Doing Justice (Leviticus 19:15-16)
“You shall not render an unjust judgment; you shall not be partial to the poor or defer to the great: with justice you shall judge your neighbor. You shall not go around as a slanderer among your people, and you shall not profit by the blood of your neighbor: I am the Lord.” (Lev. 19:15-16)
This short section upholds the familiar biblical value of justice and then broadens considerably. The first verse begins with an application for judges, but ends with an application for everyone. Do not judge court cases with partiality, and don’t judge your neighbor unfairly. The wording of the Hebrew highlights the temptation to judge the external appearance of a person or issue. Woodenly rendered, Leviticus 19:15 says, “Do not do injustice in judgment. Do not lift up the face of the poor one and do not honor the face of the great one. With rightness you shall judge your neighbor.” Judges must look through their preconceptions (the “face” they perceive) in order to understand the issue impartially. The same is true of our social relationships at work, school, and civic life. In every context, some people are privileged and others oppressed because of social biases of every kind. Imagine the difference Christians could make if we simply waited to make judgments until knowing people and situations in depth. What if we took the time to know the annoying person on our team before complaining behind his or her back? What if we dared to spend time with people outside our comfort zone at school, university, or civic life? What if we sought out newspaper, TV, and media that offer a different perspective from what we are comfortable with? Would digging below the surface give us greater wisdom to do our work well and justly?
The latter part of Leviticus 19:16 reminds us that social bias is no light matter. Literally, the Hebrew says, “Do not stand by the blood of your neighbor.” In the language of the courtroom in the previous verse, biased testimony (“slander”) endangers the life (“blood”) of the accused. In that case, not only would it be wrong to speak biased words, but it would be wrong even to stand idly by without volunteering to testify on behalf of the falsely accused.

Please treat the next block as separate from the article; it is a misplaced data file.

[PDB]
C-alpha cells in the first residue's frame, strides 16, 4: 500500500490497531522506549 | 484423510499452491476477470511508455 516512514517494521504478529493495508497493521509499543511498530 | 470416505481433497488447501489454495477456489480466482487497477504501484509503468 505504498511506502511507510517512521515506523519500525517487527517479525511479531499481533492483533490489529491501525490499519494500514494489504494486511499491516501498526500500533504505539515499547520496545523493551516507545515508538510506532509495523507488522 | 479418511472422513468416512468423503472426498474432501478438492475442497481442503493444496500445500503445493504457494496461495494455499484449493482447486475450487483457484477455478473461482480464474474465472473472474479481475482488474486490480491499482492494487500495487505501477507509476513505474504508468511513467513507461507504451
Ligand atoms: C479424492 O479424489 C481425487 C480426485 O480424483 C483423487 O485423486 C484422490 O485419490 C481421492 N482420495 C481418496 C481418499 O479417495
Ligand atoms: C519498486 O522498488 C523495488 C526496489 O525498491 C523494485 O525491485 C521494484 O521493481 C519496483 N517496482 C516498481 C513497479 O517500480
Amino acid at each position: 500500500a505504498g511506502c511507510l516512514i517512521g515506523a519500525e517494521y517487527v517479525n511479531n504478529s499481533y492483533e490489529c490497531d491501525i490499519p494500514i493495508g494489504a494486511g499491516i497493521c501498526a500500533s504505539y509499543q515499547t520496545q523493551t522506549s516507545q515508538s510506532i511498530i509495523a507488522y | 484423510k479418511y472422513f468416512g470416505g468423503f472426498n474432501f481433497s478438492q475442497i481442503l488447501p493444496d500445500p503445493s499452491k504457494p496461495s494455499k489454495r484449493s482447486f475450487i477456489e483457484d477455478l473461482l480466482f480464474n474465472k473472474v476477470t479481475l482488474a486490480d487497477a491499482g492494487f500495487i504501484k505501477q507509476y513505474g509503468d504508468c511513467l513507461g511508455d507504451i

Leaders in workplaces must often act in the role of an arbiter. Workers may witness an injustice in the workplace and legitimately question whether or not it is appropriate to get involved. Leviticus claims that proactively standing in favor of the mistreated is an essential element of belonging to God’s holy people.
On a larger level, Leviticus brings its theological vision of holiness to bear on the whole community. The health of the community and the economy we share is at stake. Hans Kung points out the necessary interrelationship of business, politics, and religion:
It should not be forgotten that economic thought and actions, too, are not value-free or value-neutral...Just as the social and ecological responsibility of business cannot simply be foisted onto politicians, so moral and ethical responsibility cannot simply be foisted onto religion…No, ethical action should not be just a private addition to marketing plans, sales strategies, ecological bookkeeping and social balance-sheets, but should form the natural framework for human social action.
Every kind of workplace—home, business, government, academia, medicine, agriculture, and all the rest—have a distinctive role to play. Yet all of them are called to be holy. In Leviticus 19:15-16, holiness begins by seeing others with a depth of insight that gets beneath face value.
Hans Kung, Global Responsibility: In Search of a New World Ethic (New York: Continuum, 1993), 32-33, quoted in Roy Gane, The NIV Application Commentary: Leviticus, Numbers (Grand Rapids: Zondervan, 2004), 352.